Leading people: Conflict can work for the greater good

Compromise is not the only way forward; progress often comes through clashes at work.

Conflict is a normal part of life. Indeed, without conflict there often isn't progress.

Relationships that don't have conflict aren't tested, and tested relationships are often stronger in the long term because people have experienced conflict and have developed ways of dealing with it.

A simple analogy is the stress on a rope: you would not sell a piece of rope without subjecting it to some tension to make sure it's robust enough.

The Directory of Social Change was once planning a senior level restructure when it became apparent that two members of the team both assumed that one of the new roles would be theirs. Both insisted that we stop our plans because one refused point blank to report to the other and we would end up losing one of them. An observer would have noted that there were classic signs of conflict occurring.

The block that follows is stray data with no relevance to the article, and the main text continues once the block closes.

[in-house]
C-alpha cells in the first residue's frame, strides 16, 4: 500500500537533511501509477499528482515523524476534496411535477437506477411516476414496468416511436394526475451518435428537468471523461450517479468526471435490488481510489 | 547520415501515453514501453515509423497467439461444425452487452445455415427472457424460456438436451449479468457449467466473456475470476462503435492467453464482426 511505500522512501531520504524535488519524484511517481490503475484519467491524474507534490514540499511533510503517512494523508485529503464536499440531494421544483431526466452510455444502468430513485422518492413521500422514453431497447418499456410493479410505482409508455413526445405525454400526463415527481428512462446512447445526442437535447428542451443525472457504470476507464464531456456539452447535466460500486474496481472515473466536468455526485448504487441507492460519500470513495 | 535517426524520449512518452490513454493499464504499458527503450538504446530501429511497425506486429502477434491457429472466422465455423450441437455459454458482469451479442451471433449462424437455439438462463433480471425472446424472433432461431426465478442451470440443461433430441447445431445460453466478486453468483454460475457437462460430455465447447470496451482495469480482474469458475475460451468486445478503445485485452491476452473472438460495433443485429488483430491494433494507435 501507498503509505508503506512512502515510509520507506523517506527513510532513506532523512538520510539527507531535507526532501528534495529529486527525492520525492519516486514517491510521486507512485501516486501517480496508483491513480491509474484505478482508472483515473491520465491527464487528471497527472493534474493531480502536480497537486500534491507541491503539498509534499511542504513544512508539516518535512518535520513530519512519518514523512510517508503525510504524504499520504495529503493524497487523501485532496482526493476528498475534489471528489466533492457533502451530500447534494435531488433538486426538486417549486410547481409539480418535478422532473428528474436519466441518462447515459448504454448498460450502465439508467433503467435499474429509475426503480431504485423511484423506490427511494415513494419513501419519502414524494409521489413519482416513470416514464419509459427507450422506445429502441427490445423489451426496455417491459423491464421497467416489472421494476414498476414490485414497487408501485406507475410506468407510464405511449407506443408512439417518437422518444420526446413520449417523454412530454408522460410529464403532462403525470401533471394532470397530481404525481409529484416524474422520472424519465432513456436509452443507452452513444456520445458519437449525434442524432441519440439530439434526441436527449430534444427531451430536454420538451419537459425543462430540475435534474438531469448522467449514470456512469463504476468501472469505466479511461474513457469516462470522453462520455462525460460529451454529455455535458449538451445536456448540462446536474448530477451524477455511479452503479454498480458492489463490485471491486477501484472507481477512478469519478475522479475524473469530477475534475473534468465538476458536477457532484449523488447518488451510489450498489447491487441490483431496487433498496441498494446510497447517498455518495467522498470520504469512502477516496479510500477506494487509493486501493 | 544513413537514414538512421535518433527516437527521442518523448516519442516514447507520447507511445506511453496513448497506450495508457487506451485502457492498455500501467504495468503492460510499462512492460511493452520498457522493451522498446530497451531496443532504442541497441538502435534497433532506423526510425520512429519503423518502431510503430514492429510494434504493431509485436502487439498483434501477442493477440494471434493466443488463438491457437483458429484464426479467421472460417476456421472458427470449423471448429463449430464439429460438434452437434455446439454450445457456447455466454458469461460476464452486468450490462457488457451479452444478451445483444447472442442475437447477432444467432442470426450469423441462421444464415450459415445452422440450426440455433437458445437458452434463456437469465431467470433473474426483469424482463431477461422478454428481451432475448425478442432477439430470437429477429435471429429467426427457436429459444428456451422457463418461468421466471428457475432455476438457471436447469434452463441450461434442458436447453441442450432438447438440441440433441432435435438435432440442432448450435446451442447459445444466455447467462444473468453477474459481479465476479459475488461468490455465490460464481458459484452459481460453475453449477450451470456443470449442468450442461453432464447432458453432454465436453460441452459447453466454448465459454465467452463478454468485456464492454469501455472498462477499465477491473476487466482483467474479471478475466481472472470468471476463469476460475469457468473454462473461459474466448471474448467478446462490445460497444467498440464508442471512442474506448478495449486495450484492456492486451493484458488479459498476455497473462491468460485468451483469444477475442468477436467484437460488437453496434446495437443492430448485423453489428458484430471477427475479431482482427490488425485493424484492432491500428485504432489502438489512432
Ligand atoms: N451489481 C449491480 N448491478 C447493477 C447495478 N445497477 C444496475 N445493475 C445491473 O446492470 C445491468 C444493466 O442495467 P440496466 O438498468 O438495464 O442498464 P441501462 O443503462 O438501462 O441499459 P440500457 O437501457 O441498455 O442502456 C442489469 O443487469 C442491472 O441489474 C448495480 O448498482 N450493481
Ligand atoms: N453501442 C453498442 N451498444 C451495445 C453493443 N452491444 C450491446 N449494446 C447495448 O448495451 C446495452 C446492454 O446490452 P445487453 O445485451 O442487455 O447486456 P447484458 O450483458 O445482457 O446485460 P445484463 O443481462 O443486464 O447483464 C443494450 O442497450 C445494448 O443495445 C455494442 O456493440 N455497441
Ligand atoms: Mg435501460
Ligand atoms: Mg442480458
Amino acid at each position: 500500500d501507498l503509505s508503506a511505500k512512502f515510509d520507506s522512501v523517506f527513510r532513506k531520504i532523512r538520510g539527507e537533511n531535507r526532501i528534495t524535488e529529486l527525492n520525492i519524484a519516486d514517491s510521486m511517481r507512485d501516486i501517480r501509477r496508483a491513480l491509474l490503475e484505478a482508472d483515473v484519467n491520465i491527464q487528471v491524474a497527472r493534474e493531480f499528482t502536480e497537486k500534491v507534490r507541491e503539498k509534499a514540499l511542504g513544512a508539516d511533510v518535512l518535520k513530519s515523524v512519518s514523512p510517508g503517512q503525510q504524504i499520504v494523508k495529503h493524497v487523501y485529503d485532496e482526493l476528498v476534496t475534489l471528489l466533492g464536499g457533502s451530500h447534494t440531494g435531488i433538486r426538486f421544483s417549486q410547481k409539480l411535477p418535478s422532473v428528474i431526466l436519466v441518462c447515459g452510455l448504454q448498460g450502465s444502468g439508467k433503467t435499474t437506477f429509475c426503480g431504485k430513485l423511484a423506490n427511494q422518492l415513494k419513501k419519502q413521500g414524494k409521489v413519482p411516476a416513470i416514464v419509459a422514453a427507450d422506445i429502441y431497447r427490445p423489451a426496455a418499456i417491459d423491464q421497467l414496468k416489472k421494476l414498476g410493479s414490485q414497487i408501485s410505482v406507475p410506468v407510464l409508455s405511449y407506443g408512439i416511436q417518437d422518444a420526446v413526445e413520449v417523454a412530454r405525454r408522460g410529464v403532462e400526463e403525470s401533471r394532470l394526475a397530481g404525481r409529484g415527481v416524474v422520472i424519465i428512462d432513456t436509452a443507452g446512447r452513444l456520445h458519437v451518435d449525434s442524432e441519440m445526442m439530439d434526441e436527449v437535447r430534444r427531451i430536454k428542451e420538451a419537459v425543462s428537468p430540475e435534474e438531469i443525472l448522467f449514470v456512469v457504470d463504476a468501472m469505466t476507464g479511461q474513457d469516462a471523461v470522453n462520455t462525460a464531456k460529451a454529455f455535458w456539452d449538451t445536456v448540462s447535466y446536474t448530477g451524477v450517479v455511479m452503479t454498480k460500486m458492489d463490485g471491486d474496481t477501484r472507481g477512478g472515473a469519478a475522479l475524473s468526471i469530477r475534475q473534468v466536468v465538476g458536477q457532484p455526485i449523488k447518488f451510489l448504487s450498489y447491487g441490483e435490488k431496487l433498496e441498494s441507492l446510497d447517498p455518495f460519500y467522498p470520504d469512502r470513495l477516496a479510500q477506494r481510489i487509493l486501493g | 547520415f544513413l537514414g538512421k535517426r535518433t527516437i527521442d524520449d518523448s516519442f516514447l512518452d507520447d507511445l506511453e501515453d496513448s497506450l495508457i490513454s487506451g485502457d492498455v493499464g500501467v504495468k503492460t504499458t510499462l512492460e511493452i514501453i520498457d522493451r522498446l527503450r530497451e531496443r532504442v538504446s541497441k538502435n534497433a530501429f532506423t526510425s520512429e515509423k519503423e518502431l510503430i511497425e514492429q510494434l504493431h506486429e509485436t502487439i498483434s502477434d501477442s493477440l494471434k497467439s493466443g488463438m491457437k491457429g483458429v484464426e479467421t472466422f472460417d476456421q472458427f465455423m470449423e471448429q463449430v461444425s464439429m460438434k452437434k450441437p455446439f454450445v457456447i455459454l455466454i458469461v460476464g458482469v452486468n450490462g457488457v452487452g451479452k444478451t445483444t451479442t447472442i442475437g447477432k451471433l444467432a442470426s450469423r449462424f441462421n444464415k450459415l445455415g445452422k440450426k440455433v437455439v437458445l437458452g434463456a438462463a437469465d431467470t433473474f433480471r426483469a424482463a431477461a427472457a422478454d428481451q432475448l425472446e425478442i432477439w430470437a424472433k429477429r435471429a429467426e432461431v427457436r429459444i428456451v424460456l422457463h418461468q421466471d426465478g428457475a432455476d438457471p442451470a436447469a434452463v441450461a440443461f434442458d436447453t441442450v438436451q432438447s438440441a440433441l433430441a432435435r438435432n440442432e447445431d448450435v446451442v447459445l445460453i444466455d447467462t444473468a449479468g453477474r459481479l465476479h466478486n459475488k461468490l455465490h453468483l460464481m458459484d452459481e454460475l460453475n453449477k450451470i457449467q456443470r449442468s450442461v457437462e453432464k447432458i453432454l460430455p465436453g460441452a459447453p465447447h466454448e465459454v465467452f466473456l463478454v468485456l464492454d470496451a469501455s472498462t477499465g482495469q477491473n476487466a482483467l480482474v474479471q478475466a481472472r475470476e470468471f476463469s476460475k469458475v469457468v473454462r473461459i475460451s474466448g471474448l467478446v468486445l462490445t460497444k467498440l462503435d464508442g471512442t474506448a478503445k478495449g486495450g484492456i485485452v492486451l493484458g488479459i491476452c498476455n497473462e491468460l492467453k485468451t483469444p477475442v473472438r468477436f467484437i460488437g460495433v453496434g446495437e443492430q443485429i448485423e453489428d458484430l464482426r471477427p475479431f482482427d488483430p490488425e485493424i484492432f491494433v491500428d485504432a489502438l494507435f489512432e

It was tempting for me to step in and sort it out, but I did nothing for a week. In that time, the two individuals got together, had a chat and came up with an innovative solution that was better than the original proposal.

It is common, particularly at senior level, to think we have to sort out conflicts, but my experience is that it is usually better to give people the space to work it out. A conflict managed well can result in new ways of thinking and doing.

It's not the avoidance of conflict that should be our goal as leaders; it's how we manage it so that it becomes a progressive force.

When conflict occurs, try to keep the protagonists focused on what it is that they or the organisation are ultimately trying to achieve.

Allow people to disagree, and to be heated if necessary. Make sure it does not get personal but is focused on facts, not personalities. Step in if behaviour is becoming inappropriate or is verging on bullying.

Draw in others, if appropriate, so you hear different points of view.

If it is a conflict over a decision, be clear who makes the ultimate choice.

Stay out of it yourself. Your role is to ensure that both sides get their say. Notice and point out areas of common ground that both sides can agree on.

Don't feel that compromise is the only way. It may be that compromise leaves you with something weaker. If the decision goes one particular way, however, be clear why that is the case.

People need practice in conflict resolution. Avoiding conflict does not help those skills to develop.

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